And is GPS considered a type of RTLS technology?
RTLS stands for real-time location system. An RTLS is any solution that can tell you where an asset, individual, vehicle or other object is located, in real time. RFID stands for radio frequency identification. Many real-time location systems employ active RFID technology. The active tags are set to send out a signal every few seconds or minutes (depending on how near to real time you want the information to be) and antennas pick up those signals. Software then uses triangulation or other methods to calculate each tagged object's position.
There are also real-time location systems that utilize other technologies. Sonitor offers a solution that uses active tags that transmit ultrasound signals instead of RF signals. One difference between ultrasound and RFID is that sound waves do not penetrate walls the way electromagnetic energy does. So if you wanted to know whether an object was located within a specific room, ultrasound systems could tell you that. With an RFID system, it can sometimes be difficult to determine if an asset is on one side of a wall or another.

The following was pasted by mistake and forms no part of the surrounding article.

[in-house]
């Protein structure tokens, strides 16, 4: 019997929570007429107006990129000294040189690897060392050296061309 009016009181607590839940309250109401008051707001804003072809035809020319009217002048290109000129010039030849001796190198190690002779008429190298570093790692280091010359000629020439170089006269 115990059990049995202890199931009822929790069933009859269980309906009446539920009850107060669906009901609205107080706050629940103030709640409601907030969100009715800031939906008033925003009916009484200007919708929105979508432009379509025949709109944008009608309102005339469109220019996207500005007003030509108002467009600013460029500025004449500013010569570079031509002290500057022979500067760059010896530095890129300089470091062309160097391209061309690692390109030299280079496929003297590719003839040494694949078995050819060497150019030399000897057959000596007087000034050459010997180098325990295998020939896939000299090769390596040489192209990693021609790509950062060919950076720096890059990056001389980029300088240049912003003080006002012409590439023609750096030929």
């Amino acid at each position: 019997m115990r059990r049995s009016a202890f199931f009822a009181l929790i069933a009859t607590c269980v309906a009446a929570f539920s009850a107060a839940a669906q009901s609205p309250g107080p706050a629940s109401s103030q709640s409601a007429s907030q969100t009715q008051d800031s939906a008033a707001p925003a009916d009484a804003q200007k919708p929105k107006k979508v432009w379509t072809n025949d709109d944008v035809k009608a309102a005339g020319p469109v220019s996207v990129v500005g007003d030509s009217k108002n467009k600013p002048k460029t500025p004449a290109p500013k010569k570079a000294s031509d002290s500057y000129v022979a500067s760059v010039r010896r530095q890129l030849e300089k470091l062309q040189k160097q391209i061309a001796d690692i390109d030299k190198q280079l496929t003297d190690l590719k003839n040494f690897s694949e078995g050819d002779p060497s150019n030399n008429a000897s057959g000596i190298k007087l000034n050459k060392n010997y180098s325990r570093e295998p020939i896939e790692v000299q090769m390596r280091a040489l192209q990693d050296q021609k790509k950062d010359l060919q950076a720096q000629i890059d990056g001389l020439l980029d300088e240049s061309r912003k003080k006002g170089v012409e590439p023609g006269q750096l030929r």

There are also RTLS solutions that use infrared, a line-of-sight technology that can tell you where an object is located—but if that item is in a drawer or under a blanket, the system will not function. In many cases, infrared and active RFID are combined, in order to provide the benefits of being able to read through walls, as well as more precise location information when needed.
GPS technology, when integrated in a tag that includes some sort of transmitter (such as a cellular radio) to communicate a tagged object's identity and GPS coordinates, could be considered an RTLS technology, though most people do not refer to it as such.
—Mark Roberti, Founder and Editor, RFID Journal
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